KING: But as you know, someone who takes the oath and takes the public trust and works in a -- works in any kind of public service, you have a bar of accountability and ethics. A member of the United States Senate, for example, if Lisa Murkowski wants to raise money, she has to leave her office. She can't make that fundraising call on a taxpayer funded phone. She has to go somewhere else and use a private phone. The question, in your case, you said this happened on your lunch hour. Were you disciplined for doing something on your lunch hour that maybe you thought was right but that the mayor or somebody else thought was wrong, was a violation?
MILLER: John, I'll admit I'm a man of many flaws. I'm not going to sit back and say that I've conducted my life perfectly. I will tell you that anything that I've done that's not right, it's been accounted for and it's been taken care of and I move on and I learn from mistakes. But to suggest that, in fact, this is -- in fact, if -- if you look at how this arose, it was basically designed to tie that event to something that happened, again, well after a departure that arose because of disputes that I had with the direction of that local government.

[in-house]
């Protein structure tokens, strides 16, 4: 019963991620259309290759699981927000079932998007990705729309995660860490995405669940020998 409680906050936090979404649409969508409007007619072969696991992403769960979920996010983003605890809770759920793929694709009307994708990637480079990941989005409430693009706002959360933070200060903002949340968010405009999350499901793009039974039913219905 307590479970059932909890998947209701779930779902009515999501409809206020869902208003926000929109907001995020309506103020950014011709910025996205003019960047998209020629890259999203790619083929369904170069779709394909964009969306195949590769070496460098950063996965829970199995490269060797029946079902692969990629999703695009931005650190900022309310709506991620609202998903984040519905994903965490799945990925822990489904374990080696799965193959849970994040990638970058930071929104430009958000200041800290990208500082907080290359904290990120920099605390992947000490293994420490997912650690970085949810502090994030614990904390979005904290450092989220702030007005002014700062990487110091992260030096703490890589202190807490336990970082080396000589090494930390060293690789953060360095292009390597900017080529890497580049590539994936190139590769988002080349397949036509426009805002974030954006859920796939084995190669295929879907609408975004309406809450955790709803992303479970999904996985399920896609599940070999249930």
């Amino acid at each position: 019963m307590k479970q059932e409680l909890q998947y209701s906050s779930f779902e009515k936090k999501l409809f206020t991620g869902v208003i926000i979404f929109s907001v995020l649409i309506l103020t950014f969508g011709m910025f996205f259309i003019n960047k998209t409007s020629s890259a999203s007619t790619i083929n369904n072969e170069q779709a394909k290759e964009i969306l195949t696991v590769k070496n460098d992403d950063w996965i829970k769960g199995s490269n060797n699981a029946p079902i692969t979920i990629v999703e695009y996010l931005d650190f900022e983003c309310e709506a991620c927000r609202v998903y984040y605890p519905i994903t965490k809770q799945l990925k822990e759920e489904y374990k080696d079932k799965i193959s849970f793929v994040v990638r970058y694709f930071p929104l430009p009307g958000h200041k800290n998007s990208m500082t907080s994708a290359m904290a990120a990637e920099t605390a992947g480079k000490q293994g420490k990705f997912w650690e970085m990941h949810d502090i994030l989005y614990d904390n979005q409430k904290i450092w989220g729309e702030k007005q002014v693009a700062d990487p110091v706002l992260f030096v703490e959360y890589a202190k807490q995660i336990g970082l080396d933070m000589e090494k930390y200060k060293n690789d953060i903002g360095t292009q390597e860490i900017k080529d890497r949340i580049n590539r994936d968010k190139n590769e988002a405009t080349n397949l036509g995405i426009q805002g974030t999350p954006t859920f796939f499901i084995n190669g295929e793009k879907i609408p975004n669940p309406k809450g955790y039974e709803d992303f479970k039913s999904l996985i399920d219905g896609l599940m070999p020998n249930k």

And, again, when we get confused in the details and when we talk about the details, as we are in this conversation, what does it do? It takes voters away from the real issues. And the real issues for Alaska, again, is that this state has got to change direction. In fact, this nation has got to change direction.And it's a tactic, that, from our perspective, is, you know, obviously if the press reports on it 24 hours a day, it has some success. But who loses in the end? It is the voter.